in my books, match-girls black from chimney dust,
and if I cought I cannot sleep; if I don’t sleep
I cannot dream of all I’m reading: bony fingers
that snap off and turn to candy, children who slip
down the bathtub drain, who are frozen in place forever.
If you wonder why
I’m not laughing, go ask
Brian, the sixth-grade cutup
the one with the most dirty jokes
who requested the tribal African song
Tina Singu each music class, black
vinyl spinning while Brian made
faces, knocked his knees together
like eggs. If you are curious about
me, just ask the boy who riddled
the whole playground or me
& my friends walking
home: What do you get
when you cross a black person
with a Smurf? I am sure today
he would answer you, would explain
now that he meant No offense just
like he did then above the crowd
of girls leaning closer or the boys
trying to get his timing down,
just as after the punchline
he always said You know I don’t
mean you. It’s ok. And when
you see that boy whose last name
I don’t seem to remember, be sure
to tell him that this here Smigger
could care less yet could never care
more, that my blue
& brown body is more
than willing to inform
him offense is one hostage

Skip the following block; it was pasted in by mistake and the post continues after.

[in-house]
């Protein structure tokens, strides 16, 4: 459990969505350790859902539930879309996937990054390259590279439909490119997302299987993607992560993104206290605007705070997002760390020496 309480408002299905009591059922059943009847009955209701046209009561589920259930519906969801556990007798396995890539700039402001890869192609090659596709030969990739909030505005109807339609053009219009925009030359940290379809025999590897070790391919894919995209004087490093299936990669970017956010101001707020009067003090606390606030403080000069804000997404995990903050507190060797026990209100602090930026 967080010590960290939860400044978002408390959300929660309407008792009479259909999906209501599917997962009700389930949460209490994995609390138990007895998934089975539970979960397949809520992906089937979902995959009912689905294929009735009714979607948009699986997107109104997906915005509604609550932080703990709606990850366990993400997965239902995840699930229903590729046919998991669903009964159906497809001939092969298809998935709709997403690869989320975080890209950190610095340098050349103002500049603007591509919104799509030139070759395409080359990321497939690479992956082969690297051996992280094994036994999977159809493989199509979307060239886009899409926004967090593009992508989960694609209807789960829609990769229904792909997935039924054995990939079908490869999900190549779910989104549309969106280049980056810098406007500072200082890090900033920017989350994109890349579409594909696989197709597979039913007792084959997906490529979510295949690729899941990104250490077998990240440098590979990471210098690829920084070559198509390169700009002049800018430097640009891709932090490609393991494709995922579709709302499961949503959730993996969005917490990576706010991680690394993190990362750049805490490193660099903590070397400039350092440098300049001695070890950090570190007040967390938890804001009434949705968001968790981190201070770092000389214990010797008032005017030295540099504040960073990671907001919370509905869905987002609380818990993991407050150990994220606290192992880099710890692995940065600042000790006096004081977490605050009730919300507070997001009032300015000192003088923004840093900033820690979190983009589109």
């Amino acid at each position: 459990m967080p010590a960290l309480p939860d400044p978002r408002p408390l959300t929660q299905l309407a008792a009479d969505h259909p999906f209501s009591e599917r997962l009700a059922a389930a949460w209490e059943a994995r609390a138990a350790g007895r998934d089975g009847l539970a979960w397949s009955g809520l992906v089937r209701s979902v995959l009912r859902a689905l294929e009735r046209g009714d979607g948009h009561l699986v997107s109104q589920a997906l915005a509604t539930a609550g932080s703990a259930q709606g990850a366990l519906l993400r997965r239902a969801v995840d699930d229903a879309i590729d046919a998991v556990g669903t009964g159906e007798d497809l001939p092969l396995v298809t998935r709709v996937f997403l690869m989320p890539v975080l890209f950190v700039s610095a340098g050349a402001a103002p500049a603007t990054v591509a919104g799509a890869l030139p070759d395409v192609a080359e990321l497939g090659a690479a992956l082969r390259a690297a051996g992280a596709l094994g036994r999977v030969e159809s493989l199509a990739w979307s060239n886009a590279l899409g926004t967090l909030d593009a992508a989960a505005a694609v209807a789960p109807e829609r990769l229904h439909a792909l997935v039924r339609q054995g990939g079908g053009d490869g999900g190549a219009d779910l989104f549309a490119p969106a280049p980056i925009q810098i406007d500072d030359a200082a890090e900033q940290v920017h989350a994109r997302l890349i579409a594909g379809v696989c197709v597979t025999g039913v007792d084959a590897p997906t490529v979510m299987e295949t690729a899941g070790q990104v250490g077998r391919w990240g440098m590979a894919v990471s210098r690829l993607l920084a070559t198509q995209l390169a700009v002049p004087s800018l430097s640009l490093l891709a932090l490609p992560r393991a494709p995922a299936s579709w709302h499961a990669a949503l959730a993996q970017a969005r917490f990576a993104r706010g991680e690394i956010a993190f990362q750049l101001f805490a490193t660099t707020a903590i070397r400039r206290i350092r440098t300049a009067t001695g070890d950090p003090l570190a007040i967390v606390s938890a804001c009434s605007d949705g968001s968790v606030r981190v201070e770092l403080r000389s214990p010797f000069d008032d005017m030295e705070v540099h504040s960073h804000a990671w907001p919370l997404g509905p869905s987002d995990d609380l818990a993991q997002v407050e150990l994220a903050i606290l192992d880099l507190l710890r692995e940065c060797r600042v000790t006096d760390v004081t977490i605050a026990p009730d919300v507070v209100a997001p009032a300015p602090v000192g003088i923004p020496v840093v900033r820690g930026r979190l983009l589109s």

I have never taken.
Jovan Mays - “Nana’s Cages”
"As a child, she would love to observe the flight patterns of turkey vultures. She loved it when their dead feathers frayed through the southern sky, ‘cause where she was from, they were the only things breaking the color line."
Jovan Mays recently became the first ever Poet Laureate of Aurora, CO. This beautiful performance is from the 2013 Great Plains Poetry Pile-Up.
What children can solve the equation of loveliness
more quickly than these, the abundancies of good?
How like a gifty moon that crosses its legs upon my porch
is the laughter of these children at their father-clown!
How unguent and leafy is their thought!
I will give you whatever blackness you require;
my flesh will be a breakfast for your need,
for you will bring from your loins a race
of saints: dark when they cleave the devil’s soul.
I sit crotch high
Scenting the heavy fat
Of my ancestry,
Hearing stories of the Lord
And ditch niggers
Both coming in from the South.
The heavy oak of table legs
Doubled in pairs
By oak legs of Mama’s sisters,
As I hide in a private jungle
Viewing the underside
Of table and kin.
Subjects of sin are whispered,
But my ears are large
Under the shroud of legs.
Brother, never mentioned without
His hooked nose,
Refuses an invitation to tea.
This time I’ll count wooden legs,
And try not to sneeze away
Five reasons Uncle Roman’s son died.
A spider chooses the wrong leg,
And I prepare for him a burial